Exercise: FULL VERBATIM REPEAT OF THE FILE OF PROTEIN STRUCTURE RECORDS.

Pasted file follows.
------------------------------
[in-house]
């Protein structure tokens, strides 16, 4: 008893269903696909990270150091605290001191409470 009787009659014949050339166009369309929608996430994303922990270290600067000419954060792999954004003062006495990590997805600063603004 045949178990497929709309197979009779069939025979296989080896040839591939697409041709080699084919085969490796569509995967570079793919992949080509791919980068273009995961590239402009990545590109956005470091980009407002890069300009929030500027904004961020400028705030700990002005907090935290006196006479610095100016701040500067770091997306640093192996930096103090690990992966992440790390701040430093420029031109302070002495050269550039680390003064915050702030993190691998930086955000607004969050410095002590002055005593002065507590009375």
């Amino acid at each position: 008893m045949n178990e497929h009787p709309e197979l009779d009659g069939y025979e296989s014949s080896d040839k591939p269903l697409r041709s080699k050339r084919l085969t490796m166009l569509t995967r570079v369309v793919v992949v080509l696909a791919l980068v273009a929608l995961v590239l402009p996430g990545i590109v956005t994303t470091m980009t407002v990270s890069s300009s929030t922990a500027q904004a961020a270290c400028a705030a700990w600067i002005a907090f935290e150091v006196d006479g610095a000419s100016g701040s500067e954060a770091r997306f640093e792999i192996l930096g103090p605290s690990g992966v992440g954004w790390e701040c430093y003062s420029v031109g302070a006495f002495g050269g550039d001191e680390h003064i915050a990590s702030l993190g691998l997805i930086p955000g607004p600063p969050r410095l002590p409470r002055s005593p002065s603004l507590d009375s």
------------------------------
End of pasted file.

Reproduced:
[in-house]
């Protein structure tokens, strides 16, 4: 008893269903696909990270150091605290001191409470 009787009659014949050339166009369309929608996430994303922990270290600067000419954060792999954004003062006495990590997805600063603004 045949178990497929709309197979009779069939025979296989080896040839591939697409041709080699084919085969490796569509995967570079793919992949080509791919980068273009995961590239402009990545590109956005470091980009407002890069300009929030500027904004961020400028705030700990002005907090935290006196006479610095100016701040500067770091997306640093192996930096103090690990992966992440790390701040430093420029031109302070002495050269550039680390003064915050702030993190691998930086955000607004969050410095002590002055005593002065507590009375």
């Amino acid at each position: 008893m045949n178990e497929h009787p709309e197979l009779d009659g069939y025979e296989s014949s080896d040839k591939p269903l697409r041709s080699k050339r084919l085969t490796m166009l569509t995967r570079v369309v793919v992949v080509l696909a791919l980068v273009a929608l995961v590239l402009p996430g990545i590109v956005t994303t470091m980009t407002v990270s890069s300009s929030t922990a500027q904004a961020a270290c400028a705030a700990w600067i002005a907090f935290e150091v006196d006479g610095a000419s100016g701040s500067e954060a770091r997306f640093e792999i192996l930096g103090p605290s690990g992966v992440g954004w790390e701040c430093y003062s420029v031109g302070a006495f002495g050269g550039d001191e680390h003064i915050a990590s702030l993190g691998l997805i930086p955000g607004p600063p969050r410095l002590p409470r002055s005593p002065s603004l507590d009375s």